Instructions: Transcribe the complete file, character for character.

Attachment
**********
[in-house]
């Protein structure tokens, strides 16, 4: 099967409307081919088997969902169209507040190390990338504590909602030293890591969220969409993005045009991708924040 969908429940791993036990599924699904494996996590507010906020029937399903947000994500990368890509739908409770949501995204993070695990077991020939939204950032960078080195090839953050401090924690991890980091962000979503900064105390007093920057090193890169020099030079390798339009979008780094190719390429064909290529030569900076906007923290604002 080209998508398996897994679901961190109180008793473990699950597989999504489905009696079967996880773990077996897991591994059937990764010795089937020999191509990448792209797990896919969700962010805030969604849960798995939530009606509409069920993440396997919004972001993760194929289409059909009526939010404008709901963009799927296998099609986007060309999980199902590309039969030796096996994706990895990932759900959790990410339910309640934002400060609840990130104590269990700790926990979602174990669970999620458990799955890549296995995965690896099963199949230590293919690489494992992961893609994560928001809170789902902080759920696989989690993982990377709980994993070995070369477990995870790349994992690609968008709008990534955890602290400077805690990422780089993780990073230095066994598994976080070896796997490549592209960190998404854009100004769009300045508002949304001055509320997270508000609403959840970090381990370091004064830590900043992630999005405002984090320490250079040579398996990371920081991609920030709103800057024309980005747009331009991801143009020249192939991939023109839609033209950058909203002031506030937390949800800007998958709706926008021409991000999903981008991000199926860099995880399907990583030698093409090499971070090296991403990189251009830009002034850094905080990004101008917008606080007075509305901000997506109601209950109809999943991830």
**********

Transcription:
[in-house]
């Protein structure tokens, strides 16, 4: 099967409307081919088997969902169209507040190390990338504590909602030293890591969220969409993005045009991708924040 969908429940791993036990599924699904494996996590507010906020029937399903947000994500990368890509739908409770949501995204993070695990077991020939939204950032960078080195090839953050401090924690991890980091962000979503900064105390007093920057090193890169020099030079390798339009979008780094190719390429064909290529030569900076906007923290604002 080209998508398996897994679901961190109180008793473990699950597989999504489905009696079967996880773990077996897991591994059937990764010795089937020999191509990448792209797990896919969700962010805030969604849960798995939530009606509409069920993440396997919004972001993760194929289409059909009526939010404008709901963009799927296998099609986007060309999980199902590309039969030796096996994706990895990932759900959790990410339910309640934002400060609840990130104590269990700790926990979602174990669970999620458990799955890549296995995965690896099963199949230590293919690489494992992961893609994560928001809170789902902080759920696989989690993982990377709980994993070995070369477990995870790349994992690609968008709008990534955890602290400077805690990422780089993780990073230095066994598994976080070896796997490549592209960190998404854009100004769009300045508002949304001055509320997270508000609403959840970090381990370091004064830590900043992630999005405002984090320490250079040579398996990371920081991609920030709103800057024309980005747009331009991801143009020249192939991939023109839609033209950058909203002031506030937390949800800007998958709706926008021409991000999903981008991000199926860099995880399907990583030698093409090499971070090296991403990189251009830009002034850094905080990004101008917008606080007075509305901000997506109601209950109809999943991830």